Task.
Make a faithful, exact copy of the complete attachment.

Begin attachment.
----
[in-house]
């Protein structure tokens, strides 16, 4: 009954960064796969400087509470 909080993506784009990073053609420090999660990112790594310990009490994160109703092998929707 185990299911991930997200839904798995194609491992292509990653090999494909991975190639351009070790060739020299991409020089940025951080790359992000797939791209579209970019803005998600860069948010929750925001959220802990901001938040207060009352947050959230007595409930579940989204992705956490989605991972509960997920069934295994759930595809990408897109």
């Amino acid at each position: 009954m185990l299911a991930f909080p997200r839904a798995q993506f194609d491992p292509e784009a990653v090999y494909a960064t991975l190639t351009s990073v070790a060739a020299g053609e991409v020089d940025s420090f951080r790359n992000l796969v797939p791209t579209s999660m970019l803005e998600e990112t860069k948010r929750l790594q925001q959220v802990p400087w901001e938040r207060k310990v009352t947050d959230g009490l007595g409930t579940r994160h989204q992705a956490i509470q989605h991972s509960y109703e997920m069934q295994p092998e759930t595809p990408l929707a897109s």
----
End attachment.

[in-house]
């Protein structure tokens, strides 16, 4: 009954960064796969400087509470 909080993506784009990073053609420090999660990112790594310990009490994160109703092998929707 185990299911991930997200839904798995194609491992292509990653090999494909991975190639351009070790060739020299991409020089940025951080790359992000797939791209579209970019803005998600860069948010929750925001959220802990901001938040207060009352947050959230007595409930579940989204992705956490989605991972509960997920069934295994759930595809990408897109």
């Amino acid at each position: 009954m185990l299911a991930f909080p997200r839904a798995q993506f194609d491992p292509e784009a990653v090999y494909a960064t991975l190639t351009s990073v070790a060739a020299g053609e991409v020089d940025s420090f951080r790359n992000l796969v797939p791209t579209s999660m970019l803005e998600e990112t860069k948010r929750l790594q925001q959220v802990p400087w901001e938040r207060k310990v009352t947050d959230g009490l007595g409930t579940r994160h989204q992705a956490i509470q989605h991972s509960y109703e997920m069934q295994p092998e759930t595809p990408l929707a897109s």